REITs Expect To See Their Money Grow Along With Marijuana

Rows of cannabis plants grow in the twenty thousand square foot greenhouse at Vireo Health's medical marijuana cultivation facility, August 19, 2016 in Johnstown, New York.  (Photo by Drew Angerer/Getty Images)

Marijuana industry insiders agree that it isn't easy to make money on the cultivation side of the business anymore, but that isn't stopping the money that is flooding into the real estate side of the business. According to New Frontier Data and Viridian Capital Partners, cultivation and retail was the top sector for capital raises with $478 million of private cannabis investment.

Marijuana REITs are multiplying as real estate professionals believe it is easy money to build a grow facility, use the latest technology to make the crop yield as efficient as possible, bring in someone else to actually grow the marijuana (so they don't run afoul of the law) and then collect a nice rent from the cultivator that is selling tons of pot.

The problem with this equation is that marijuana is now trading like a commodity with prices mostly falling as supply has outpaced demand. Indoor grow facilities are expensive to operate compared to greenhouses (a combination of indoor and outdoor) or outdoor grows. However, in some local markets, the weather doesn't cooperate and indoor grows are the only solution.

Innovative Industrial Properties (IIP) was first to list on the NYSE and the stock is down 7% year-to-date since going public in December. Shares were priced at $20 and have pretty much stayed below that price since then and were recently trading at $16.89. The stock does pay a dividend and is currently yielding 1.7%. Part of the reason for this success is that IIP had already signed its first client as a part of the deal. PharmaCann is paying IIP $319,580 a month in rent and a property management fee of $105,477 per month. Yet, they are located in the challenging New York market where the program is growing but still struggling.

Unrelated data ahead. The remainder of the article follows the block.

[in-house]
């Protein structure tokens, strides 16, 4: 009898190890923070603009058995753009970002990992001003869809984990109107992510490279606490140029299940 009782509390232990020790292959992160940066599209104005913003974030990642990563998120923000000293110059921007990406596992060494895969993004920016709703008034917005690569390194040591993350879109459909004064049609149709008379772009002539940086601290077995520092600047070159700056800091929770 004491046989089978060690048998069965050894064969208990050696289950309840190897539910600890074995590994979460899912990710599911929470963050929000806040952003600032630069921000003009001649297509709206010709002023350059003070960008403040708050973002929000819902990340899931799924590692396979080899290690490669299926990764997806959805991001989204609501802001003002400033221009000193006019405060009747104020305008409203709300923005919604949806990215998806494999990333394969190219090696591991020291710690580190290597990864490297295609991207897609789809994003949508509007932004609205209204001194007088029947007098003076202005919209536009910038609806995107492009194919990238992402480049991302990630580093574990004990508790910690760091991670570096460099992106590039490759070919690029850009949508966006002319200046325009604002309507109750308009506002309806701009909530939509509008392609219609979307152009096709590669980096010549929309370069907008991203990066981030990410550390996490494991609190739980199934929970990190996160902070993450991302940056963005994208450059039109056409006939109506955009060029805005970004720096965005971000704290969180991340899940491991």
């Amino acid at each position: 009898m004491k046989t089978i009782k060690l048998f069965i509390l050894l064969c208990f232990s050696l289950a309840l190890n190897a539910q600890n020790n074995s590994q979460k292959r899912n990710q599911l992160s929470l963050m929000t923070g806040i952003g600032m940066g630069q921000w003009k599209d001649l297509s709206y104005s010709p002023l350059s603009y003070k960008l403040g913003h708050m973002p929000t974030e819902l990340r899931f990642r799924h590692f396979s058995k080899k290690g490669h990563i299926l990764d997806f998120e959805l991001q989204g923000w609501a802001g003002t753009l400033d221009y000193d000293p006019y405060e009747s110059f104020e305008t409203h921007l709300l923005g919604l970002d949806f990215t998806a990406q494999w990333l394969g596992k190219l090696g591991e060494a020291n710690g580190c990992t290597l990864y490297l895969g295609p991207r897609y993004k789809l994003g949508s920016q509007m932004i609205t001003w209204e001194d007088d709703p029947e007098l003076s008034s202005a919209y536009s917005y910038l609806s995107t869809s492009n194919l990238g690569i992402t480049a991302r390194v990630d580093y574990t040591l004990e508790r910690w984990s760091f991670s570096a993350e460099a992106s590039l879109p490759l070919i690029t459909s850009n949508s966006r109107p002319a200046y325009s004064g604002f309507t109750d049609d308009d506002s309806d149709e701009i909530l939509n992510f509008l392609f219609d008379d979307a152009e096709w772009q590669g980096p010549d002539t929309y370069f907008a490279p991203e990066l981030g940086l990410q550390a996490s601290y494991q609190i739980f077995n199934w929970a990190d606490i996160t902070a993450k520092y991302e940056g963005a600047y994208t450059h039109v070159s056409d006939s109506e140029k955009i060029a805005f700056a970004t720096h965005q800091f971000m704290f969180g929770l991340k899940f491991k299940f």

They also made an acquisition in the Maryland market in May for $8 million, with an additional $3 million owed upon completion of certain milestones. The tenant, Holistic Industries, will pay $1.2 million per month to lease the facility and has only just started to grow its plants. IIP now has a market cap of $58 million.

Last month, Atlantic Alliance Partnership (AAP) merged with Kalyx Development in a deal valued at $60 million. The company will focus on owning and operating real estate facilities that will lease to cultivators. The new company will be called Kalyx Properties. Kalyx had been a private real estate company that is a pioneer in the cannabis industry. They own and operate approximately 653,000 square feet of properties in Arizona, Colorado, Oregon and Washington and they have top tenants like Medicine Man, Dixie Brands and Golden Leaf. Yet, a review of their properties shows that there is still plenty of space for rent in Oregon and Washington. By merging with AAP, they have become a publicly traded company like IIP.

The latest entry to the green field is Pacific Century Holdings, which announced a $50 million real estate investment fund that will pursue the same strategy. It is billed as being an “investment vehicle capitalizing on the scarcity of real estate for the cannabis industry.” But actually, there seems to be plenty of real estate. While certain locations for dispensaries may be challenging, most states that have legalized medical marijuana usually have some economically stressed area that is willing to accommodate a grow facility.